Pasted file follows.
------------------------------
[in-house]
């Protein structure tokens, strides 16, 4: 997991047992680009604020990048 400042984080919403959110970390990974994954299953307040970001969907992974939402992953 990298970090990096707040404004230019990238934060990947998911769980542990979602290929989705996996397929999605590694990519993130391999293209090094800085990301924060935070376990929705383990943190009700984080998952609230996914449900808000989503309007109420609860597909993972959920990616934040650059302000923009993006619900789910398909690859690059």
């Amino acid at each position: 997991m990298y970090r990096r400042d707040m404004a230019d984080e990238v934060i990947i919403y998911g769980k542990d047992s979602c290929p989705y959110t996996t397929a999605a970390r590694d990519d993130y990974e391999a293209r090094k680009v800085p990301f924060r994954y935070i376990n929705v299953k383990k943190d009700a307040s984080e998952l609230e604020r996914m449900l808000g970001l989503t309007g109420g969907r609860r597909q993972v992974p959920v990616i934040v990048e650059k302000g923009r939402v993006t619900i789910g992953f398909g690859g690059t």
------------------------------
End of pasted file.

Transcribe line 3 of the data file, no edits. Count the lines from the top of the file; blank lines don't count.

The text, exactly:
């Amino acid at each position: 997991m990298y970090r990096r400042d707040m404004a230019d984080e990238v934060i990947i919403y998911g769980k542990d047992s979602c290929p989705y959110t996996t397929a999605a970390r590694d990519d993130y990974e391999a293209r090094k680009v800085p990301f924060r994954y935070i376990n929705v299953k383990k943190d009700a307040s984080e998952l609230e604020r996914m449900l808000g970001l989503t309007g109420g969907r609860r597909q993972v992974p959920v990616i934040v990048e650059k302000g923009r939402v993006t619900i789910g992953f398909g690859g690059t």